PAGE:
Published: 01:40, May 6, 2021 | Updated: 23:21, May 7, 2021
Turmoil might be a golden chance to resolve parent-child conflict
By Paul Yip, Christy Tang and Florence Tang

The past two years have seen thousands of families in Hong Kong forced to undergo emotional trials. With work-from-home arrangements and school suspensions, parents and children have spent more time in shoebox-like apartments often overcrowded with all kinds of stuff. For a few families, being confined in a small space under the same roof might yield happy memories that everyone cherishes when the pandemic is over. However, such blessings are rare in a society that is filled with social tension and economic recession. The pandemic has put family relations through an agonizing trial — and it is a brewing pot for arguments and conflict.

Among the myriad challenges that parents and their children are struggling with, the clash of values is the most common as the generation gap is present in just about every family. It creates barriers, sometimes seemingly unsurmountable, to bridge the minds of those of different ages. This is compounded by the “claustrophobic effects” of living in Hong Kong, which refers to the emotional distress caused by tiny living spaces in a city with the most unaffordable property in the world.

For a few families, being confined in a small space under the same roof might yield happy memories that everyone cherishes when the pandemic is over. However, such blessings are rare in a society that is filled with social tension and economic recession

Data from the Hong Kong Jockey Club Open Up, an anonymous 24/7 online emotional support platform serving youths, shows that “family” is the second-highest-mentioned stressor/topic among users since June 2019. The ratio of family-related cases has risen from 55 percent in the second half of 2019 before COVID-19 to 59 percent in the entire 2020 — with family-related murder-suicides and domestic violence among the issues. Family conflict has become a pressing social issue that demands an immediate solution, or initiatives to find solutions at the very least.

Though a full solution is yet to be found, narrative therapy workshops have offered a good start to support troubled families. Some institutions have designed workshops to resolve conflict between the generations. For instance, the one offered by HKJC Centre for Suicide Research and Prevention is centered on the theme of “Connecting over a Meal”, with counselors providing advice on how to reconcile differences over the dinner table. 

Conflict is very difficult to avoid in many human relationships. When a family falls into heated debate, members can ease the tension simply by stepping back and reminding themselves how much they love each other. Avoiding the impulse to blurt out hurtful words is a way to calm down agitated minds, which allows people to recognize the value of letting go of grudges. If, for example, a son forgets to do his chores, instead of blaming him for his carelessness, his parents are trained in workshops to gently remind him of his obligations. Parents’ supportiveness nurtures a sense of forgiveness while children, by acknowledging their parents’ forgiveness, will have a greater chance of becoming open-minded citizens. Anger and frustration often lead to finger pointing among family members. Whenever this happens, spotting other family members’ hidden “gems”, or good qualities and strengths, will be more beneficial than blaming each other. Instead of criticizing flaws, praising others will navigate a family in turmoil toward hope and prosperity. Focusing on the present and cherishing life allows people to be positive in coping with complicated family issues. Parenthood will be easier by encouraging kids, as well as parents, to make improvements.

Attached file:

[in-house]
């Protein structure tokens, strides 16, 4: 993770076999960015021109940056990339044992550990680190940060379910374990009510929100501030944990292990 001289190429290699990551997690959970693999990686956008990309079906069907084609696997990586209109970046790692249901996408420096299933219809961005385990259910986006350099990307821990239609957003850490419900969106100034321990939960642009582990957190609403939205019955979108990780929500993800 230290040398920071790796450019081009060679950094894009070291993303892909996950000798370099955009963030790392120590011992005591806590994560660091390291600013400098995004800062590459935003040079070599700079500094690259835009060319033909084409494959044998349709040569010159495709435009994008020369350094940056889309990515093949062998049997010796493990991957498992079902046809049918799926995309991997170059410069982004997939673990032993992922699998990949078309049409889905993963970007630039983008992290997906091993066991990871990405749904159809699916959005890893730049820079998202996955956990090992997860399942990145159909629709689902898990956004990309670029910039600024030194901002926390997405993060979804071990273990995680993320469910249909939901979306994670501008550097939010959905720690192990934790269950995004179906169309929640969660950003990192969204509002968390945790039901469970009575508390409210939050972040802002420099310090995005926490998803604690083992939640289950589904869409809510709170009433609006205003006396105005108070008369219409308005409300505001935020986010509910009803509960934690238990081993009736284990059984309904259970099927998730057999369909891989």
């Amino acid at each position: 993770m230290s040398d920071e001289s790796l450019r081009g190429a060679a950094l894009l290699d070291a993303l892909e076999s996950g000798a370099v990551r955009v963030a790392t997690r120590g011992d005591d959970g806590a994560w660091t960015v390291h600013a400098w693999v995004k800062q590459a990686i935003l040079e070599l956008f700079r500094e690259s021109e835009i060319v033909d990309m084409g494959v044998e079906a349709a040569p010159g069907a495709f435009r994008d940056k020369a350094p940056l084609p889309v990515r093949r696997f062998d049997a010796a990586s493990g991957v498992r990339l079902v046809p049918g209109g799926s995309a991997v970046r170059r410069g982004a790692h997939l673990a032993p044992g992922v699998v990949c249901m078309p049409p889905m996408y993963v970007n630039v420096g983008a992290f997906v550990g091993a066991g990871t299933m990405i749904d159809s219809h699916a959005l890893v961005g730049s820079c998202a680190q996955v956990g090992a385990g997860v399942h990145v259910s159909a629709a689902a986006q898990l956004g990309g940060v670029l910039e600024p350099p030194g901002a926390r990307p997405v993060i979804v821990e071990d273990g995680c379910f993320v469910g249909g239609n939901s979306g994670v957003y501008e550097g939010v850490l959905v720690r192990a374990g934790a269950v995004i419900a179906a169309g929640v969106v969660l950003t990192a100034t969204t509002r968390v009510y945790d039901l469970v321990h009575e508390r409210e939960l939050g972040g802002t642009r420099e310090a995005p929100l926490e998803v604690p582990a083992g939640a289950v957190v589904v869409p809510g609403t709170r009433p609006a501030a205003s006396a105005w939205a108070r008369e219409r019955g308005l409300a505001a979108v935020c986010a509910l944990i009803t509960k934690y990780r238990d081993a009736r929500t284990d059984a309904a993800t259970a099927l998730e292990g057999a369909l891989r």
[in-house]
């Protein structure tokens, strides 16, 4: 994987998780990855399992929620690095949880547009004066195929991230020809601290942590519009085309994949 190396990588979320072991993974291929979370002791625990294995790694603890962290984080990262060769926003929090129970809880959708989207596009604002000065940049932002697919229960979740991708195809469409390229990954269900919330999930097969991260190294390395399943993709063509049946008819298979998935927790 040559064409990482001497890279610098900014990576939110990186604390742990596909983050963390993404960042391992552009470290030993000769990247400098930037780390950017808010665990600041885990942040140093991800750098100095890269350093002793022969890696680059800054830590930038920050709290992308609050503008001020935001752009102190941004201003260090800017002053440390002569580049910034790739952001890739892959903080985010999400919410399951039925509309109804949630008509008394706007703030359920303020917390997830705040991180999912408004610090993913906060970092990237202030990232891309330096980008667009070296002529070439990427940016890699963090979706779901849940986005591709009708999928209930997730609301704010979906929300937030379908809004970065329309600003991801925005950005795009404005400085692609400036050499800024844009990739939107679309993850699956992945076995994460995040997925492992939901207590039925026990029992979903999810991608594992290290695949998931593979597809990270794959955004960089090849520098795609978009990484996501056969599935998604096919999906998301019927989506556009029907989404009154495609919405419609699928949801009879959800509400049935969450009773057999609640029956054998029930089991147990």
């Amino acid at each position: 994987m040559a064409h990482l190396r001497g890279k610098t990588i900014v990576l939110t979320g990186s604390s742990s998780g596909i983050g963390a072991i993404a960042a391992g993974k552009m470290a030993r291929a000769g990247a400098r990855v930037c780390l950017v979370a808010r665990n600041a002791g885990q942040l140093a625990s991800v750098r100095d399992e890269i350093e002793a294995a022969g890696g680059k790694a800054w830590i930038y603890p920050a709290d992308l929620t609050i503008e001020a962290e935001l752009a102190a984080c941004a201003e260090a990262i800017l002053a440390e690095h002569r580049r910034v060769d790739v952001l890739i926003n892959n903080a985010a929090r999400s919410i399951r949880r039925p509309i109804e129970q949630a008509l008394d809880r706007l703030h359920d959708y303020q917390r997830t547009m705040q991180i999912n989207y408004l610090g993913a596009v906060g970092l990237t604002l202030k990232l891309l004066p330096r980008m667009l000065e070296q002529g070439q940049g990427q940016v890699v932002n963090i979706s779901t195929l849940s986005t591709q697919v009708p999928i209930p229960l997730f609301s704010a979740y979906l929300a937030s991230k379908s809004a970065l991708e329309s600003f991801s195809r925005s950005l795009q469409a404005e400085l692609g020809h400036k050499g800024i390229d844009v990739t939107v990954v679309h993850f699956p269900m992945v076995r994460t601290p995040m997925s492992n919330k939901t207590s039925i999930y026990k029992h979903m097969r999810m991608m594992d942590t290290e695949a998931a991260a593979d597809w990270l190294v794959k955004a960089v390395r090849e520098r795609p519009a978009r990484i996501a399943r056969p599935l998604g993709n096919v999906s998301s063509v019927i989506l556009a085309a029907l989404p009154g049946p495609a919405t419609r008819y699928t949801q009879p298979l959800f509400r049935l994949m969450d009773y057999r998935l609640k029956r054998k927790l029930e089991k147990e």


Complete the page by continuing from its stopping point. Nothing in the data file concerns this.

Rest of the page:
The first few workshops focused on parents, helping them to avoid venting frustrations at their children, such as not completing homework, having poor time management or leaving the house in a mess. Some parents, after the workshop, said they were able to reestablish communication with their children. The workshops got off to a good start in the long journey to family harmony in Hong Kong.

The pandemic, while showing signs of abating in some parts of the world, is yet to be fully contained. The public health challenge and economic recession affect every family. It is time for those in Hong Kong, and further afield, to grasp the opportunity to resolve family tensions and defuse domestic conflict. If there is one lesson humans can learn from the COVID-19 pandemic, it should be maintaining positive interaction among family members.  

Paul Yip is the director, Christy Tsang project officer and Florence Cheung counselor at the HKJC Centre for Suicide Research and Prevention, the University of Hong Kong. 

The views do not necessarily reflect those of China Daily.